Driving between Kabul and J-bad.
I find it hard to believe these photos were taken not much more than a year ago. Kabul is a different place now.
Afghan housemate during a night on the town (Kabul). March 2010.
Forcing Zaman onto a horse at Qargha. April 2010.
Podcasting and smoking shisha on the roof of the old Kabul Inn. I don't remember exactly when this was taken or by whom.
My colleague Hameed Tasal took some seriously kickass photos of me during our hike in Bamiyan’s ‘Red City’ last Friday. I mean, they look like stills from an action movie.
From the day of “sunshine, wind and warplanes.”
Photo by @ErinCunningham
Enjoy these snapshots of the desert city.
Glenna Gordon’s photos of the strangely beautiful decay of the mansions of Harper, Liberia made me want to post a few photos of Darul Aman Palace in Kabul. All of these were taken in June of this year.
The palace, once the Kabul home of Afghanistan's royal families, was burned by the Soviets, pounded with artillery by the mujahideen, mined and booby-trapped, seized by the Taliban, occupied by IDPs, and de-mined by NATO in the early 2000s. Today, it is fenced off and guarded by Afghan troops.
My friend Hadi.
Abstract art, sculpted with artillery.
Wandering under the shattered domes, I thought of what European cathedrals must have looked like in 1945.
A pair of crying eyes.
Tired of the dust and palpable fear of Kabul, three of my friends and I decided to take a day trip to Salang in August.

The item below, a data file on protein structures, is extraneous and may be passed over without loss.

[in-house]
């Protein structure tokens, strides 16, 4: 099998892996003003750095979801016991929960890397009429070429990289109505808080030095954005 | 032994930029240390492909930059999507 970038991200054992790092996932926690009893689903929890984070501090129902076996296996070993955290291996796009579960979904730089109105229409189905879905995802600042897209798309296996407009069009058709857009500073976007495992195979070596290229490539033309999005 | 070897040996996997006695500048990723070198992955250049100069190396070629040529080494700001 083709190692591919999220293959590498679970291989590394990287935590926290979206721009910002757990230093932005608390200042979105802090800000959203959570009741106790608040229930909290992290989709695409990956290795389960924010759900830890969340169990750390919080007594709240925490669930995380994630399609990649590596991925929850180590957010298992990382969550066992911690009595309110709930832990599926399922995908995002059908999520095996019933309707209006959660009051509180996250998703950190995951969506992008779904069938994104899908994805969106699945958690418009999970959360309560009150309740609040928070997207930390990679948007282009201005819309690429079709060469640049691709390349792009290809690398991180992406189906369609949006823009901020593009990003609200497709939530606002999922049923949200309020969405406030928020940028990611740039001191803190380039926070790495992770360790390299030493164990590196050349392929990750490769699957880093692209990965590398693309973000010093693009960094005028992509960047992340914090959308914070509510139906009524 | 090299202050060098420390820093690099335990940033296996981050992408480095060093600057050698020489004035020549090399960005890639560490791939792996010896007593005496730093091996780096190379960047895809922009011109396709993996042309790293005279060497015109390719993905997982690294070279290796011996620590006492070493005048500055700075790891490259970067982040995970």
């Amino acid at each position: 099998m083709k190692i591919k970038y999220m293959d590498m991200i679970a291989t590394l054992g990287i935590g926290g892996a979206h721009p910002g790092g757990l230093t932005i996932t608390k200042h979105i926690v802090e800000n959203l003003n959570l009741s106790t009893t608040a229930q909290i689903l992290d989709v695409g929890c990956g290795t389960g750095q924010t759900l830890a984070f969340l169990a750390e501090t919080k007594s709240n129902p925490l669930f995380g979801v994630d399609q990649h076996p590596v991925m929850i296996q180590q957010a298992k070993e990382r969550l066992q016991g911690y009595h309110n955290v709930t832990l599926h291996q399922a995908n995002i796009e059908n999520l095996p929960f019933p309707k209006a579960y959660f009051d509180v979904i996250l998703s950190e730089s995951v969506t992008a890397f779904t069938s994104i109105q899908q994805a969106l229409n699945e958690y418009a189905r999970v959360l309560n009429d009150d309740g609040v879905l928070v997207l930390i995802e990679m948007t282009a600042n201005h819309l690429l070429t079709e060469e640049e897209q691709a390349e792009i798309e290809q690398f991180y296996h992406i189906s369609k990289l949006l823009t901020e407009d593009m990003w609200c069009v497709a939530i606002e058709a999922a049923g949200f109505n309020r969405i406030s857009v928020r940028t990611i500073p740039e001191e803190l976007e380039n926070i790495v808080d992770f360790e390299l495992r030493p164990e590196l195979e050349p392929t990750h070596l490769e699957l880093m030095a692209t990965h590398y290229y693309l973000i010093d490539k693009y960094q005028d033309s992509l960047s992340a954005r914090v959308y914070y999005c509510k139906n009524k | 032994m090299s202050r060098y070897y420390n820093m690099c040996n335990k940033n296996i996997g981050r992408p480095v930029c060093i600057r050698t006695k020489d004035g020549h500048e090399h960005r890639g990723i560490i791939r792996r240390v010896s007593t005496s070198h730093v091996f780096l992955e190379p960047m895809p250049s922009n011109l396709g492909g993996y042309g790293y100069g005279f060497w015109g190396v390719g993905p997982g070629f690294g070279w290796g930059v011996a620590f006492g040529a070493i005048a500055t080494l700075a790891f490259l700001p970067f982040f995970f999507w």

Solmaz Khorsand, Massoud Hossaini and Zach Rosenberg relaxing at a rest stop in Parwan. August 2010
A Soviet-built gallery near the Salang Tunnel. August 2010.
Massoud stands on a rock on the Salang River. August 2010.
Salang. Bright and bleak, and so high it feels disconnected from the rest of the world entirely. August 2010.
Solmaz and Zach relax with some tea at a roadside restaurant in Salang. August 2010.
Wolesi Jirga election posters galore, including this one for a female candidate from Parwan. August 2010.
A cold, windswept place where the earth meets the sky. August 2010.
The obligatory stop for bolani (fried dough stuffed with potatoes and spices) on the side of the road between Charikar and Kabul. August 2010.
One day, perhaps sooner than anyone can imagine, foreigners will no longer be able to travel the roads outside of Kabul, and the breathtaking country outside the capital districts will become nothing more than red “no-go” zones on office security maps in the expatriate imagination. What a tragedy that will be.